The Velvet Underground and the World Around Them

By Moira Jean Sullivan

The Velvet Underground by Todd Haynes was presented out of competition at the Cannes Film Festival in July, a documentary on the experimental music group who did live shows and put out four albums in the 60’s. They were New Yorkers and hated the west coast scene: flower power, the hippies and Phil Graham , according to drummer Moe Tucker actress and Mary Woronov. Founded in 1964 by singer guitarist Lou Reed, Welsh multi-musician John Kale, guitarist Sterling Morrison and drummer Angus MacLise - later replaced by Moe Tucker, you can hear Moe’s beat in the bands famous "Venus in Fur". Andy Warhol was misidentified as the leader of the band but his brief association is confirmed in the documentary, also that he was fired by Lou Reed.

German singer Nico was also in the band who is often referred to for her beauty rather than her music. According to John Cale, Nico was indifferent to the superficiality of the scene especially Warhol and spent her time writing lyrics and poetry. She was praised for her small role in Fellini’s La Dolce Vita in 1960 with Marcello Mastroianni and Anita Ekberg - who was the ingenue in that film. There are few women in the history of the The Velvet Underground band but of course they were there and are interviewed such as actress Mary Woronov, Sterling Morrison’s’ wife Martha Morrison, experimental musician Mariane Zazeela, Merril Reid Weiner - Lou's sister, and Moe Tucker. The film is a kaleidoscope of stories of various band members during their brief history edited using the split screen of 60's film production which is ideal for the storytelling of Todd Haynes engrossing doc, and the artistic impulses are brilliantly assembled. It takes some time to process the fusion of sound and image and it will require more than one viewing to do the history justice. Allen Ginsberg is there reciting his famous poem Howl, and the filmmaker's cinematheque of expanded art and cinema. Jonas Mekas opened it on 41st St in Time square. As a young man, he called American poetic film "a conspiracy of homosexuals" in 1955 (Film Culture) but changed his position especially when confronted by Maya Deren about his homophobia. He later publicly acknowledged Jack Smith and Maya Deren.

Lou Reed is presented as a daring musician that wanted to be a rock star and who would push people to their limits. He went to gay bars that were the first places he was booked and was beloved by women and men. At the time homosexuality was considered a crime against nature and punishable by 20 years in the state penitentiary. The experimental art world was exploding and connected to capital, cultural power and cinema such as the New York Film Festival. There was the emergence of camp, a voyeuristic connection to art and people because of its negative attraction and homosexuality was often associated with camp. Gay artists presented include filmmaker Jack Smith who made Flaming Creatures (1963) and gay icons Mario Montez and John Waters and Kenneth Anger (Scorpio Rising 1963). Openly gay director Todd Haynes makes ample references to the political and cultural history. One of the gay clubs was San Remo in NYC Reed went to. The club scene extended to Andy Warhol's "The Factory" where people came to be filmed and hopefully famous, or already were.Film critic Amy Taubin is interviewed who said it was "not a good place for women". Valerie Solanas, author of the infamous and misunderstood SCUM manifesto, is a silent voice during the 60's art scence who comes to mind who shot Andy Warhol for ignoring her in his inner circle and allegedly stealing her work.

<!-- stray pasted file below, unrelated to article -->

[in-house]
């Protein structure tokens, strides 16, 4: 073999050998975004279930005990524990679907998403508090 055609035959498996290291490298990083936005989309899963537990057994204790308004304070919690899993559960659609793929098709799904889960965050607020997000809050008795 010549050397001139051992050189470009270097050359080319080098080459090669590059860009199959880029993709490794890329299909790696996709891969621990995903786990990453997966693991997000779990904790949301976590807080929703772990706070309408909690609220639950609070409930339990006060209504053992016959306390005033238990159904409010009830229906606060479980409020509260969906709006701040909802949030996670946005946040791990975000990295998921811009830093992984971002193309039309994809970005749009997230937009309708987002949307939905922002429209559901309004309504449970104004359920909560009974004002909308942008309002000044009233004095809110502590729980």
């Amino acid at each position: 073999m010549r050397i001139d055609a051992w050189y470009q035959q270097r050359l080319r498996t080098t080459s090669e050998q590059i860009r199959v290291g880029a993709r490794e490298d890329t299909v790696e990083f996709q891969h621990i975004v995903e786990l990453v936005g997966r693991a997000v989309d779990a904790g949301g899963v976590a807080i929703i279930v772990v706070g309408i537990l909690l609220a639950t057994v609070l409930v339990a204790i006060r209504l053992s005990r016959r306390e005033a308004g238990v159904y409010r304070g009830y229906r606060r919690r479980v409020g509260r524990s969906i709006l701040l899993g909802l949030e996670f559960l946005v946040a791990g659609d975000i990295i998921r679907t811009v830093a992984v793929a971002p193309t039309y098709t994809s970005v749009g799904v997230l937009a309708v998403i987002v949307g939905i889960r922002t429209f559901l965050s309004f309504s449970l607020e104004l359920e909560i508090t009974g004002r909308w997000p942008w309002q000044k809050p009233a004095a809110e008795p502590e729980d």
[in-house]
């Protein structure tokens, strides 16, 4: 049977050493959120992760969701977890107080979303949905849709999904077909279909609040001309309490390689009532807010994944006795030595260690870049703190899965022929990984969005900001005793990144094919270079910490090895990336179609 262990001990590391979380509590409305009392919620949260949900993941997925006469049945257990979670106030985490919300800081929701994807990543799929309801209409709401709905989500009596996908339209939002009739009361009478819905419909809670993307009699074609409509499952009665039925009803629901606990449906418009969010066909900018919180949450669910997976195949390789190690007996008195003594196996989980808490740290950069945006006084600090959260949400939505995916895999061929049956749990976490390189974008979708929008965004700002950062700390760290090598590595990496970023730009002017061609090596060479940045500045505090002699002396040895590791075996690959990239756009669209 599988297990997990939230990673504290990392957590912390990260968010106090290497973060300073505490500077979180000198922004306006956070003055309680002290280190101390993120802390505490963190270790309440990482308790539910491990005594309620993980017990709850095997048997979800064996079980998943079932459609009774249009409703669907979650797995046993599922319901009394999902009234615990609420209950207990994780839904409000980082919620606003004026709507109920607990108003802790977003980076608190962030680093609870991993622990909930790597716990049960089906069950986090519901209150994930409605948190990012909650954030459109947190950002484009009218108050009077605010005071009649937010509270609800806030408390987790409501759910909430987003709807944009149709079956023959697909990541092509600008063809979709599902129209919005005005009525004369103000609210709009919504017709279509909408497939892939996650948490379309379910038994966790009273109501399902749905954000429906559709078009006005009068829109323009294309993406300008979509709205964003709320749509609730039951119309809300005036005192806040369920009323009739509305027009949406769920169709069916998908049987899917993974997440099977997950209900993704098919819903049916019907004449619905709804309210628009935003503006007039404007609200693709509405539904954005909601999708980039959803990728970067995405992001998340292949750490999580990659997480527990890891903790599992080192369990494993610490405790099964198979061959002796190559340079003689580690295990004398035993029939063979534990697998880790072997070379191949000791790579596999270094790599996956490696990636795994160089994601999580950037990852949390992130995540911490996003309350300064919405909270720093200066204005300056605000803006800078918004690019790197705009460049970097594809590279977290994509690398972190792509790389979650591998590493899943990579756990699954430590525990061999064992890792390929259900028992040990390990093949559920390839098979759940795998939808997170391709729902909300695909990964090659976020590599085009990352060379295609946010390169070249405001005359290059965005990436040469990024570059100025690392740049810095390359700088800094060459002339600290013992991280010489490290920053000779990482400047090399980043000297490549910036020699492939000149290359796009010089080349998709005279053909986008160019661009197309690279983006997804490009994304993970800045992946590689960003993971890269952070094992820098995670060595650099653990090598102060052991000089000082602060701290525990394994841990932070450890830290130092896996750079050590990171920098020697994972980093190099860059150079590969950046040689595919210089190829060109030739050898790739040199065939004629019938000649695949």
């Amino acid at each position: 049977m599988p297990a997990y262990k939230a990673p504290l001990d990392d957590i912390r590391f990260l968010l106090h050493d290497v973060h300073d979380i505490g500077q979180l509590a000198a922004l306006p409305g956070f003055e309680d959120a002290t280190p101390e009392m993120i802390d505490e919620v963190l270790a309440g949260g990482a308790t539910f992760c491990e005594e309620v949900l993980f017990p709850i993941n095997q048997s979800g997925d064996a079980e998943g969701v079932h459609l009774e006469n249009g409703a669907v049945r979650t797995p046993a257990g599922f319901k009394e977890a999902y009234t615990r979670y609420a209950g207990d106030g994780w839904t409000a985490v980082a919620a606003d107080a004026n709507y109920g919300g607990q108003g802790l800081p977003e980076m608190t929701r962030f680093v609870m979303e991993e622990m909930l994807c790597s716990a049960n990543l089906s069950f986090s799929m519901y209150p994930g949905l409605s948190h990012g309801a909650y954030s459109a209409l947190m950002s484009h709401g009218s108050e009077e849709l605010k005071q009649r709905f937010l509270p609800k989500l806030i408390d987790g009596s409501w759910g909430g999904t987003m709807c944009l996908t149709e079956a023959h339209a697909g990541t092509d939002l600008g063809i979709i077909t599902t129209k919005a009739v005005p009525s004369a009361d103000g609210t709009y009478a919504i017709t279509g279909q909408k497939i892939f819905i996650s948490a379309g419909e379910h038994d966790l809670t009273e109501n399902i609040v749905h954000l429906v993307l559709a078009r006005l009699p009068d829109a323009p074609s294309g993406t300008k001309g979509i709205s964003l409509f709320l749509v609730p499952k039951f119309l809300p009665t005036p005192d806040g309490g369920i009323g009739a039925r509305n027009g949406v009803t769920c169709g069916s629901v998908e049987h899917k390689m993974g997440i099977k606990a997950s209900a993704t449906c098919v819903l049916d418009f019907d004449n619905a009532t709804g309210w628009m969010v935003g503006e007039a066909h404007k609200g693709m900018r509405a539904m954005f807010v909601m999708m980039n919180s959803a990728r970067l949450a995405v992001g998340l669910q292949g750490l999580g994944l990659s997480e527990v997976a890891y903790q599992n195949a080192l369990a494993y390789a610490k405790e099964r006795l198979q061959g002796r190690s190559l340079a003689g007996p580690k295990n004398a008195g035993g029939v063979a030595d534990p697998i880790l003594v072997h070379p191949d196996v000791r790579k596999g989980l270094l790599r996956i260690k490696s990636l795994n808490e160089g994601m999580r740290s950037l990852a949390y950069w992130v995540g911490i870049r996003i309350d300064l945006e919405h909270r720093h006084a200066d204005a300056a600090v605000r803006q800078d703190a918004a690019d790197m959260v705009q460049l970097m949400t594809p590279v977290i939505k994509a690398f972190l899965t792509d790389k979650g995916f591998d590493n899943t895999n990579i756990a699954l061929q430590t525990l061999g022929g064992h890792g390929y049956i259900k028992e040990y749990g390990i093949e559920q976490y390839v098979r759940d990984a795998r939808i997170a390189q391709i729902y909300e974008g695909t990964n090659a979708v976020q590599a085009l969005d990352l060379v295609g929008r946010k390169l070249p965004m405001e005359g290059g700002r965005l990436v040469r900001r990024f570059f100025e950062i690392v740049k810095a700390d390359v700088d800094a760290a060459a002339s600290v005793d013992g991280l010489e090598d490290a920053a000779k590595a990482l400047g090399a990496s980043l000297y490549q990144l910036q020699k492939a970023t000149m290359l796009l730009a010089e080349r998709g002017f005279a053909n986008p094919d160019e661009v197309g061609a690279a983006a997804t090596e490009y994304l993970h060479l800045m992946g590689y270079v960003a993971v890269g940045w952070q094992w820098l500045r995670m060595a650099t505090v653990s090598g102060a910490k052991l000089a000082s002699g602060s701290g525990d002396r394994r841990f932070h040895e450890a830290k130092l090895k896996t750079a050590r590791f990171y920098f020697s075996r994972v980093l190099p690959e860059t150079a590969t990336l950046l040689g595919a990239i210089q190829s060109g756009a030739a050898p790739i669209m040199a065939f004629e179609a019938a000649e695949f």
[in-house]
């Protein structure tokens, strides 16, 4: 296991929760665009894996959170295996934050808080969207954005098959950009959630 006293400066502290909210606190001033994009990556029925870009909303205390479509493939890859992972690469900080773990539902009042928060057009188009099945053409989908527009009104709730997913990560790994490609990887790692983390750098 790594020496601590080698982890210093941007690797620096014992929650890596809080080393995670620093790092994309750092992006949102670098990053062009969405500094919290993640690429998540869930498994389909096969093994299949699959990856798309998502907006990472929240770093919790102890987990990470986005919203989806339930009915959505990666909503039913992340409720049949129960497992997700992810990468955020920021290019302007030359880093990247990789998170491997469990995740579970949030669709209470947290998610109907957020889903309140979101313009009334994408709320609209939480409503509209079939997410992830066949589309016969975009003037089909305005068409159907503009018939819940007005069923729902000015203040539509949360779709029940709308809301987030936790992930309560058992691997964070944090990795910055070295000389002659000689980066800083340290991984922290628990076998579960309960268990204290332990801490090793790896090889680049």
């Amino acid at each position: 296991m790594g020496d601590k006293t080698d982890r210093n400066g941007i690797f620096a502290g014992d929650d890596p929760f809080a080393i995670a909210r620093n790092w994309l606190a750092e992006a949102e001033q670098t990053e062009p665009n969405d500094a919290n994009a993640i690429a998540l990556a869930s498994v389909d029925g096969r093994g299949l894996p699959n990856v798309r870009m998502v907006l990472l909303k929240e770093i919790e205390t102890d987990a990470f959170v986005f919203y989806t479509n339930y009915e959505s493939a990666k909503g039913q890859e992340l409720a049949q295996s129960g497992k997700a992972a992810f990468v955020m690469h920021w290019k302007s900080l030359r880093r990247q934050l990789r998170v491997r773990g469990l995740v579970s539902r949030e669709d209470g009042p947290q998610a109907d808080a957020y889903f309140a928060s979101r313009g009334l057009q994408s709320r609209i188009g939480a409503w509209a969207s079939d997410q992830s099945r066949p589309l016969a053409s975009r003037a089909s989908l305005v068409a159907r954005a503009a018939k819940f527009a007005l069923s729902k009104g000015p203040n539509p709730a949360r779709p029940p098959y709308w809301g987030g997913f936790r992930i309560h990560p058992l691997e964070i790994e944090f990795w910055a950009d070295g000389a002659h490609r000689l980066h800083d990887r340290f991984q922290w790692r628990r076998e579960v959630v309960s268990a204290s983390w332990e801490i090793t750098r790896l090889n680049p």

Lou Reeds lyrics have been compared to sonnets by Baudelaire and Rimbaud for his openess in discussing taboo subjects such as homosexuality and transsexuality. John Cale said the music of The Velvet Underground expressed "how to be elegant and how to be brutal". The cross-fertilization of Lou Reed's music with David Bowie is later evident in "Take a walk on the wild side" on the Transformer (1972) album by Lou Reed after he left The Velvet Underground, produced by David Bowie.

Part of the experimental music of the time was the "harmonic series", and John Kale explains that one of the tones in life was the 60 cycle hum of a fridge as the drone of western civilization. Another artist mentioned was the innovative Tony Conrad, musician and composer in the Theatre of Eternal Music or Dream Syndicate. Also in the collective was Mariane Zazeela. La Monte Young, a minimalist musician, was another personality working with sustained tones that produced a high spiritual state such as the Alpha rhythm of the brain. This is synchronized with a clip from Andy Warhol’s five and a half hour experimental film Sleep(1964) who used sustained time in film.

Multimedia artist, electronic music composer and filmmaker Laurie Anderson asked Todd Haynes to make the documentary on her late husband Lou Reed. They were together for 21 years and some of the material come froms her collection. The Velvet Underground will be released on Apple TV on October 15.

© 2021 - Moira Sullivan - Air Date: 10/06/21
Movie Magazine International Photos ©Festival de Cannes used with permission